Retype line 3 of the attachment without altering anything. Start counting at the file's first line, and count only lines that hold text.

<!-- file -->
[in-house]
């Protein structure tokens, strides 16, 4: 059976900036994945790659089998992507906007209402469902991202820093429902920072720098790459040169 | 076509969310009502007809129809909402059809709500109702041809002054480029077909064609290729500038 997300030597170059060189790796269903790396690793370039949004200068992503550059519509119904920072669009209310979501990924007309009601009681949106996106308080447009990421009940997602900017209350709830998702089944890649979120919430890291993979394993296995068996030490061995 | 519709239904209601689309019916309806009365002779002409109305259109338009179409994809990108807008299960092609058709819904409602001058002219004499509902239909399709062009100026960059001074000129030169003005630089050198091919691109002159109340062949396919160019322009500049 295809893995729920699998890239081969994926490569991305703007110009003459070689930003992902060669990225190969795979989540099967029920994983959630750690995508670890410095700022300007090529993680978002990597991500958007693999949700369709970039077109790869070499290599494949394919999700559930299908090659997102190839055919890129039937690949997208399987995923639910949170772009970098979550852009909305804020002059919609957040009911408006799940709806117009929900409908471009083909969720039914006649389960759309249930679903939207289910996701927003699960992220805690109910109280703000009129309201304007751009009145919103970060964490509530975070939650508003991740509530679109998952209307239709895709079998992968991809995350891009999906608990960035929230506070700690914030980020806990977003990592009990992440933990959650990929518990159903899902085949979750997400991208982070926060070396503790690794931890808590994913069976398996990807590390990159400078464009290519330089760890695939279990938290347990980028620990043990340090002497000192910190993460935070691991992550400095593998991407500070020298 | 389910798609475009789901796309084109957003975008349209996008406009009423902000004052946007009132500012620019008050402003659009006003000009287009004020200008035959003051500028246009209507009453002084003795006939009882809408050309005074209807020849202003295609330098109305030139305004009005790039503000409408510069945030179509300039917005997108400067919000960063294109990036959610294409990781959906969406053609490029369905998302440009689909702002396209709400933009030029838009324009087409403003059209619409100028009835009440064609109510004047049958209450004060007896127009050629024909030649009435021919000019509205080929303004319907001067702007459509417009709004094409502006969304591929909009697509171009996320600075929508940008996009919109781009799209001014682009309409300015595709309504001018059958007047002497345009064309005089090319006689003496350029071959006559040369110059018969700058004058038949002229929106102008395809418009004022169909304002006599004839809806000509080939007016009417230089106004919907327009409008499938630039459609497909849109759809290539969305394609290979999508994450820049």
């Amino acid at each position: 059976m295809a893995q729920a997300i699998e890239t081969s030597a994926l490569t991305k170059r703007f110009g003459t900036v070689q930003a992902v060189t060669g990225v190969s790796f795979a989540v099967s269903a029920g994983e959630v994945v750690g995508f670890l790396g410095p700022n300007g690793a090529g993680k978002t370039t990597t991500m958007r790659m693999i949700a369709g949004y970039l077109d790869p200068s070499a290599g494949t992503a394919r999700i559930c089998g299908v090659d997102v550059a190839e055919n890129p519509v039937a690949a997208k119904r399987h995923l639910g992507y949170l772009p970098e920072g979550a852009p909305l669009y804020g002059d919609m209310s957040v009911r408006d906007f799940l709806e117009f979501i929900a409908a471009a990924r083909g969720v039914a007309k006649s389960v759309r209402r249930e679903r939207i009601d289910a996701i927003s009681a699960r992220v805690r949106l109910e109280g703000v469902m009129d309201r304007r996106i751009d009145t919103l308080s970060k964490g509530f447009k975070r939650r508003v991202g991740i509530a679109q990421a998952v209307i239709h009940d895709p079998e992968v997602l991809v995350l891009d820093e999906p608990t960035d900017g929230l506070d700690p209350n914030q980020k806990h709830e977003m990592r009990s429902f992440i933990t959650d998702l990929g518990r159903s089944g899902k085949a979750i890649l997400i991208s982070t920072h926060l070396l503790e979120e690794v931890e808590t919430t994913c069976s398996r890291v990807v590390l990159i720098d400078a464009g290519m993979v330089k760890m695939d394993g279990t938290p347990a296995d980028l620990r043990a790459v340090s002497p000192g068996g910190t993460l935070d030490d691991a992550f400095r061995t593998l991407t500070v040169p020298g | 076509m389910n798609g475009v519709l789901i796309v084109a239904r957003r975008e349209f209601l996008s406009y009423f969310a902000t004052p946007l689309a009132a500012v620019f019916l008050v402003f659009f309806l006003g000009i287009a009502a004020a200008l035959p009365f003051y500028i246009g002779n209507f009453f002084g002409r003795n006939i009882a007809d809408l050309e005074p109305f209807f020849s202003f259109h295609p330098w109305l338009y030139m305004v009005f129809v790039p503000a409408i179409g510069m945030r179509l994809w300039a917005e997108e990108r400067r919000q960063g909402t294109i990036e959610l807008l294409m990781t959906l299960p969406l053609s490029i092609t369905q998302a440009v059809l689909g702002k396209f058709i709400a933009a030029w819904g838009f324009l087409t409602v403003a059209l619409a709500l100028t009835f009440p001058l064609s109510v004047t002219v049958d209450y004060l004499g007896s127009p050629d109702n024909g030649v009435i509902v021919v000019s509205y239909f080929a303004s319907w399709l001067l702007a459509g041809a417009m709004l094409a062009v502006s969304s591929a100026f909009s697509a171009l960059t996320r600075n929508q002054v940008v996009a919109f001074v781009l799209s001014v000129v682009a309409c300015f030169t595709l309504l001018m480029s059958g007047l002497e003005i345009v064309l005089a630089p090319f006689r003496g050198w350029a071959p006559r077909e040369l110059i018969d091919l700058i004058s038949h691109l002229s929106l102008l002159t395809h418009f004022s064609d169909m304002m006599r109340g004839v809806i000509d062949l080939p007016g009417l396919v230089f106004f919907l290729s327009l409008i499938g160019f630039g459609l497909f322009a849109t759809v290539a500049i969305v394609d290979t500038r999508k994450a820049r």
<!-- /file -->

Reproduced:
């Amino acid at each position: 059976m295809a893995q729920a997300i699998e890239t081969s030597a994926l490569t991305k170059r703007f110009g003459t900036v070689q930003a992902v060189t060669g990225v190969s790796f795979a989540v099967s269903a029920g994983e959630v994945v750690g995508f670890l790396g410095p700022n300007g690793a090529g993680k978002t370039t990597t991500m958007r790659m693999i949700a369709g949004y970039l077109d790869p200068s070499a290599g494949t992503a394919r999700i559930c089998g299908v090659d997102v550059a190839e055919n890129p519509v039937a690949a997208k119904r399987h995923l639910g992507y949170l772009p970098e920072g979550a852009p909305l669009y804020g002059d919609m209310s957040v009911r408006d906007f799940l709806e117009f979501i929900a409908a471009a990924r083909g969720v039914a007309k006649s389960v759309r209402r249930e679903r939207i009601d289910a996701i927003s009681a699960r992220v805690r949106l109910e109280g703000v469902m009129d309201r304007r996106i751009d009145t919103l308080s970060k964490g509530f447009k975070r939650r508003v991202g991740i509530a679109q990421a998952v209307i239709h009940d895709p079998e992968v997602l991809v995350l891009d820093e999906p608990t960035d900017g929230l506070d700690p209350n914030q980020k806990h709830e977003m990592r009990s429902f992440i933990t959650d998702l990929g518990r159903s089944g899902k085949a979750i890649l997400i991208s982070t920072h926060l070396l503790e979120e690794v931890e808590t919430t994913c069976s398996r890291v990807v590390l990159i720098d400078a464009g290519m993979v330089k760890m695939d394993g279990t938290p347990a296995d980028l620990r043990a790459v340090s002497p000192g068996g910190t993460l935070d030490d691991a992550f400095r061995t593998l991407t500070v040169p020298g | 076509m389910n798609g475009v519709l789901i796309v084109a239904r957003r975008e349209f209601l996008s406009y009423f969310a902000t004052p946007l689309a009132a500012v620019f019916l008050v402003f659009f309806l006003g000009i287009a009502a004020a200008l035959p009365f003051y500028i246009g002779n209507f009453f002084g002409r003795n006939i009882a007809d809408l050309e005074p109305f209807f020849s202003f259109h295609p330098w109305l338009y030139m305004v009005f129809v790039p503000a409408i179409g510069m945030r179509l994809w300039a917005e997108e990108r400067r919000q960063g909402t294109i990036e959610l807008l294409m990781t959906l299960p969406l053609s490029i092609t369905q998302a440009v059809l689909g702002k396209f058709i709400a933009a030029w819904g838009f324009l087409t409602v403003a059209l619409a709500l100028t009835f009440p001058l064609s109510v004047t002219v049958d209450y004060l004499g007896s127009p050629d109702n024909g030649v009435i509902v021919v000019s509205y239909f080929a303004s319907w399709l001067l702007a459509g041809a417009m709004l094409a062009v502006s969304s591929a100026f909009s697509a171009l960059t996320r600075n929508q002054v940008v996009a919109f001074v781009l799209s001014v000129v682009a309409c300015f030169t595709l309504l001018m480029s059958g007047l002497e003005i345009v064309l005089a630089p090319f006689r003496g050198w350029a071959p006559r077909e040369l110059i018969d091919l700058i004058s038949h691109l002229s929106l102008l002159t395809h418009f004022s064609d169909m304002m006599r109340g004839v809806i000509d062949l080939p007016g009417l396919v230089f106004f919907l290729s327009l409008i499938g160019f630039g459609l497909f322009a849109t759809v290539a500049i969305v394609d290979t500038r999508k994450a820049r």